Union demands better deal for app drivers as Uber license renewal looms
Mayor urged to enforce UK Supreme Court ruling
Updated Gig workers have urged London Mayor Sadiq Khan to force Uber to give its app drivers a better deal on pay as the ride-hailing biz seeks to renew its license to operate in the British capital.
The App Drivers and Couriers Union (ADCU) wants Mayor Khan to enforce a UK Supreme Court finding that Uber drivers are workers and not self-employed contractors.
As workers, the app-hailed drivers are entitled to at least minimum wage and paid holidays, the union said. It went on to claim that due to the way Uber pays drivers, it doesn't meet minimum wage, and drivers should therefore get more money.
Now that Uber's license is set to expire on March 27 in London, the ADCU said the city's mayor has the chance to force the American giant to comply with the court's ruling, and pay drivers more as workers, if it wants to continue operating in the Big Smoke.
"We've led the fight for worker rights for six years and won the argument in the highest court in the land," Yaseen Aslam, ADCU President and co-lead claimant in the Supreme Court case, said in a statement this week.
"Now it is the mayor's turn to do his bit to ensure the law is enforced and that Uber drivers are treated with dignity and respect at work. Londoners want cheap fares but they expect the mayor to ensure nobody is exploited in a [Transport for London] licensed and regulated trade."
Aslam and ADCU general secretary James Farrar said Khan should tell Uber to reimburse workers 90p per mile for the purposes of minimum wage calculation instead of the 45p it pays today. Inflation and a hike in energy prices has led to a near 30 percent increase in vehicle and fuel costs, and Uber must therefore cough up more to cover these expenses, the pair argued in an open letter [PDF] to the mayor.
The ADCU noted in a statement: "Uber is charging a fuel surcharge on fares in the US and elsewhere but has chosen not to in the UK despite workers being particularly badly hit by the cost of living crisis here."
The pair also slammed the ride-hailing service for paying workers only when they're actively driving to pick up and drop off passengers. Drivers should be compensated for all hours accrued from the moment they log on and off the app, they argued. Uber short-changes workers out of pay for around 50 percent of their true working time as a result, they claimed.
The hours issue and per-mile reimbursement leaves drivers potentially below minimum wage, according to the union.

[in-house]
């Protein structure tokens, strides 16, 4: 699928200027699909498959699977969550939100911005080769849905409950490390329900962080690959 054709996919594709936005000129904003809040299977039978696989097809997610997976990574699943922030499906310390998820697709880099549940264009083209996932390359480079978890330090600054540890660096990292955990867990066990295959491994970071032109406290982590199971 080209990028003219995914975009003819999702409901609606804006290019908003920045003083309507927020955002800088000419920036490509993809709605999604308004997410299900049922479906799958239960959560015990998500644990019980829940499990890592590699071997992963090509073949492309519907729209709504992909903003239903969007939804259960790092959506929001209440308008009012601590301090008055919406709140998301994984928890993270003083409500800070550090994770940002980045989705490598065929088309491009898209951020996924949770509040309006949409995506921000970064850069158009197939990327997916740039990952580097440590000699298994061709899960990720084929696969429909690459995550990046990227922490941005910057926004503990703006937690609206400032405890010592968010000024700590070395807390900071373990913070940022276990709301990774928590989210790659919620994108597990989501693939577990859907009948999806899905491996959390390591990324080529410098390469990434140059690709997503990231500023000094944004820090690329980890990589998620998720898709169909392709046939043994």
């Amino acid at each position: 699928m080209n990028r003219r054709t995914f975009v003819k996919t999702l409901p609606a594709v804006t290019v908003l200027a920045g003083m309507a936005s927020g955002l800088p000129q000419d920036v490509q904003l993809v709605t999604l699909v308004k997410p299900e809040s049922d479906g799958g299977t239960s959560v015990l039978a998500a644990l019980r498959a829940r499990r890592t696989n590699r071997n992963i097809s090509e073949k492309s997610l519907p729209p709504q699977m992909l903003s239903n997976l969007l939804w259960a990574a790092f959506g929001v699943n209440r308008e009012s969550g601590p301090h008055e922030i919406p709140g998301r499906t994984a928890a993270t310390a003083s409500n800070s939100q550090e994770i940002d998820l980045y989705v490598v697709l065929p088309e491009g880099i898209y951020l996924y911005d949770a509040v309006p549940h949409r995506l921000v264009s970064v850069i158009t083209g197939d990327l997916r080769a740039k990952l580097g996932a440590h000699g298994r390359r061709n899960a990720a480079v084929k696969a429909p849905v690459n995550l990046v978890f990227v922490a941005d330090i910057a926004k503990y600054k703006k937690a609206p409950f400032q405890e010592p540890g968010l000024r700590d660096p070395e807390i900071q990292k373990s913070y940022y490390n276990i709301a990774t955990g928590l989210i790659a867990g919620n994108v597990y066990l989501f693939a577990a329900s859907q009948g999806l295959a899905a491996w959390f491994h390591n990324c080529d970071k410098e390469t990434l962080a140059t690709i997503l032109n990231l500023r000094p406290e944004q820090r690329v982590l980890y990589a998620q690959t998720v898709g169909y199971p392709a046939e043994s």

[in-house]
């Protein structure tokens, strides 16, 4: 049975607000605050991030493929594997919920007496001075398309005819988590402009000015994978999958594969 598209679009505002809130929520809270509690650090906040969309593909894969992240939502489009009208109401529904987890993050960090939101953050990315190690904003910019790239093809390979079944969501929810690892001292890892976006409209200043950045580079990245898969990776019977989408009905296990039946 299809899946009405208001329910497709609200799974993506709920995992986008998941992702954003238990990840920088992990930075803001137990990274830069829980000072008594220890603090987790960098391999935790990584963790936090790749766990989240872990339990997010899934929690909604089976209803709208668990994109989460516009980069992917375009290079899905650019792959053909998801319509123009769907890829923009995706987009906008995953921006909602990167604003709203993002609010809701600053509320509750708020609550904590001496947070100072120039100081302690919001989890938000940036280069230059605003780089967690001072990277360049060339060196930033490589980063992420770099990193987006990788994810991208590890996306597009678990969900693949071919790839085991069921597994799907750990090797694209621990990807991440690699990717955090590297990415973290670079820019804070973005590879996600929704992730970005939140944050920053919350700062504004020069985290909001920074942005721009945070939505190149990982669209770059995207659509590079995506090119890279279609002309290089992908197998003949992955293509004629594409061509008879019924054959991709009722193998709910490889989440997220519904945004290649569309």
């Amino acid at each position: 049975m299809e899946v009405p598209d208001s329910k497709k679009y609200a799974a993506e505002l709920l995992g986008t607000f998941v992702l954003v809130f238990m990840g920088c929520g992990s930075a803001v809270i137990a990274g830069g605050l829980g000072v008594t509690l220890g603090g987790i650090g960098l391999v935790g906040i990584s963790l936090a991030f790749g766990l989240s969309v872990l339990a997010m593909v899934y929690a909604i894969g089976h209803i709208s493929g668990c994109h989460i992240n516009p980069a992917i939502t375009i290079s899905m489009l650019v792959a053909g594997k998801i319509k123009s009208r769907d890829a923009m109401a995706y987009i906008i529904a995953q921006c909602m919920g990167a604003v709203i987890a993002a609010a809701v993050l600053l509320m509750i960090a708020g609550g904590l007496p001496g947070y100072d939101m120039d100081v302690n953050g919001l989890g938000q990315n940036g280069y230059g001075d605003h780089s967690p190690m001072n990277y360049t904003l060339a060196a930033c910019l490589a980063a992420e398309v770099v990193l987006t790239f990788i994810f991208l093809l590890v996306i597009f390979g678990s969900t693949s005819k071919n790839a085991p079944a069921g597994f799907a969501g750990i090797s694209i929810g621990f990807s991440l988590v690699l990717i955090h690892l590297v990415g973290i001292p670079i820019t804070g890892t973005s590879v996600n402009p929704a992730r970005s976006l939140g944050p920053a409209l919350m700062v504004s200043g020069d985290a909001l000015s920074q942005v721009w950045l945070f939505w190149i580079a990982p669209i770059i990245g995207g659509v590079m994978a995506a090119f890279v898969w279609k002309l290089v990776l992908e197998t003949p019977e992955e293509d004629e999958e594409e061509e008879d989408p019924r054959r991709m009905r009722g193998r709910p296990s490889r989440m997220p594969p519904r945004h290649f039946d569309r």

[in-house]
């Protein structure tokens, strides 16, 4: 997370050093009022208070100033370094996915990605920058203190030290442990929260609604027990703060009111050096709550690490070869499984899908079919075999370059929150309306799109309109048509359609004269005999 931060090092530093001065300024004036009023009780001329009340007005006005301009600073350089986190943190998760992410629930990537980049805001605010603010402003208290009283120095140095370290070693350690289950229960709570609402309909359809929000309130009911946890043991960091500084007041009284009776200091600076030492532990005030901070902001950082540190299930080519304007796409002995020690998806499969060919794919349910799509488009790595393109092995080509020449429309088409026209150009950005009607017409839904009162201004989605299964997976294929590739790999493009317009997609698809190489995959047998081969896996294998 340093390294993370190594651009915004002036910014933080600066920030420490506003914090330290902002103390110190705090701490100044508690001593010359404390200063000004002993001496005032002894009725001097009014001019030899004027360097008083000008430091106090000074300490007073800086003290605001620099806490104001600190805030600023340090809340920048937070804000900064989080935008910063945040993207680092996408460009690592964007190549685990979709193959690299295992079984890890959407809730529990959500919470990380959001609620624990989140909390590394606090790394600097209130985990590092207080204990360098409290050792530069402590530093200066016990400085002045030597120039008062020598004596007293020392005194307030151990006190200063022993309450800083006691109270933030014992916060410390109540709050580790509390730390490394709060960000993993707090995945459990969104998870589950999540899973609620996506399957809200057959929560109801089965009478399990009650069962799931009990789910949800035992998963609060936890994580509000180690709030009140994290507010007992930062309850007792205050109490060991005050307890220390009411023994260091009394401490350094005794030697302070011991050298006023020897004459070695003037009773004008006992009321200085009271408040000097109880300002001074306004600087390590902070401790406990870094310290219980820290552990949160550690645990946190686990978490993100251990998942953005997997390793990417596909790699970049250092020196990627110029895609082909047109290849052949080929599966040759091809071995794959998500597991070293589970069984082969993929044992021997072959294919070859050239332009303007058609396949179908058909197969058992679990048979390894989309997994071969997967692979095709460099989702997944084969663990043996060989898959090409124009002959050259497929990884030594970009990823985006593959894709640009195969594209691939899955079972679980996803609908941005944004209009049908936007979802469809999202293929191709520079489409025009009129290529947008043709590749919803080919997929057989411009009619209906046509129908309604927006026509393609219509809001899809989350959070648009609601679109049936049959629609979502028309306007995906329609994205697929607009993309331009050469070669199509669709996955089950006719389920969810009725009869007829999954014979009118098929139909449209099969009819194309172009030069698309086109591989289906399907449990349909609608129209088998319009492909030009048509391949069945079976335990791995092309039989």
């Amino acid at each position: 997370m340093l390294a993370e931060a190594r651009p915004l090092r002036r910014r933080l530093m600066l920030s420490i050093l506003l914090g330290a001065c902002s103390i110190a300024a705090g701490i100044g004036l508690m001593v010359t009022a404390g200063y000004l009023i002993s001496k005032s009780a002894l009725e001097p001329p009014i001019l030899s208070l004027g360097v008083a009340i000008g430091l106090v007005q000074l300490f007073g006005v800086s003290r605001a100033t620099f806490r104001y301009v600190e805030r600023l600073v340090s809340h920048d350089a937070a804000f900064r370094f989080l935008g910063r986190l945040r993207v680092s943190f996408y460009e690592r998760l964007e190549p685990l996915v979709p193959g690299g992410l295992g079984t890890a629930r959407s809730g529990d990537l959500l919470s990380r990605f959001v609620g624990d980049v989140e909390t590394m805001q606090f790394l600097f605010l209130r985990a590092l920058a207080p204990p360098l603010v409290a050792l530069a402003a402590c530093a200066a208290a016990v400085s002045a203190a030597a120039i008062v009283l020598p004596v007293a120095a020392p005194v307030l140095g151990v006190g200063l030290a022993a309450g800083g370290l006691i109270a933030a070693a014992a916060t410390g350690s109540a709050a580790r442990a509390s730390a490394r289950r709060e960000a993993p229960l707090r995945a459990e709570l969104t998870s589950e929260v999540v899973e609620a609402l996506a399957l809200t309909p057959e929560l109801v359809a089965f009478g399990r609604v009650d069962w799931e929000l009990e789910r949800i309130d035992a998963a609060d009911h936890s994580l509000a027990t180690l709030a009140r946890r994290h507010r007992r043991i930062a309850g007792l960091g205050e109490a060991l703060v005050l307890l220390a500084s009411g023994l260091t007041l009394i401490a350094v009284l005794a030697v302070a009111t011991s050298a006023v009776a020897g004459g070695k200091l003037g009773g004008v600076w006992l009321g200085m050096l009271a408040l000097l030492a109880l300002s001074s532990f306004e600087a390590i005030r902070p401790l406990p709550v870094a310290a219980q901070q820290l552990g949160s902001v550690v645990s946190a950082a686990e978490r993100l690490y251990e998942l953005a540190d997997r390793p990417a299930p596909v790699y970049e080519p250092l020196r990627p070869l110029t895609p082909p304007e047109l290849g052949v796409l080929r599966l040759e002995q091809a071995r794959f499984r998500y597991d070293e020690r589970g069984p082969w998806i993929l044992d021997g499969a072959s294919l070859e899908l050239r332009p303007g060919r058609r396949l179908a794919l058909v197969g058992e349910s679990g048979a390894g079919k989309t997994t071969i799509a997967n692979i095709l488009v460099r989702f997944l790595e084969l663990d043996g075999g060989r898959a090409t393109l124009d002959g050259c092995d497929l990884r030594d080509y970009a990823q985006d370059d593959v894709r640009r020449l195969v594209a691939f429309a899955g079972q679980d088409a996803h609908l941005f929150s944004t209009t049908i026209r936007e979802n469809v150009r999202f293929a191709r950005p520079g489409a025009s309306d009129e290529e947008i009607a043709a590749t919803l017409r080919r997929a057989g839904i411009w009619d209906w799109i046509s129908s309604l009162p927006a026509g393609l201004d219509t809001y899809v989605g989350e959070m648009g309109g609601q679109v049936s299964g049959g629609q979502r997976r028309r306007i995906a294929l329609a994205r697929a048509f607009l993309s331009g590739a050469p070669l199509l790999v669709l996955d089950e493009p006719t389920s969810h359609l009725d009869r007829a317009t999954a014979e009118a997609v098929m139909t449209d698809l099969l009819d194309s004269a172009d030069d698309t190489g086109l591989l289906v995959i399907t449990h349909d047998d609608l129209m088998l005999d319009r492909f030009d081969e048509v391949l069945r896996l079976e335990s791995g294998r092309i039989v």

"With a stroke of a pen, Sadiq Khan has the power to end years of hardship and suffering for Uber drivers by now offering Uber the very simple but stark choice of either respecting worker rights and complying with the law in full or immediately exit the London market," Farrar said.
- Uber's gig economy business model takes a blow from London legal double-whammy
- Uber drivers can now unionise after ride biz recognises GMB, one of the UK's largest trade unions
- Uber allowed to continue operating in English capital after winning appeal against Transport for London
- DoorDash, Grubhub, Uber Eats sue NYC for trying to permanently cap delivery fees
The UK Supreme Court ruling in 2021 only applied to a limited number of individuals in that specific case. Alex Wood, a sociologist studying work and employment, previously told the BBC that drivers had to take Uber to the employment tribunal if they wanted the same rights too.
The Register has asked Uber for comment. ®
Updated to add
Post-publication an Uber spokesperson said the app maker offers a decent compensation package.
"All drivers on Uber are guaranteed at least the national living wage, holiday pay and a pension plan, as well as free sickness protection," they said.
"This means drivers earn with greater security, helping them to plan for their futures while maintaining the flexibility that is integral to the private-hire industry. We are not the only player in town and so far no other operator provides drivers with these full worker protections."
Editor's note: This story was revised to clarify that the UK Supreme Court ruled that Uber app drivers are specifically workers as opposed to employees or self-employed contractors. There is a difference between worker and employee in Britain.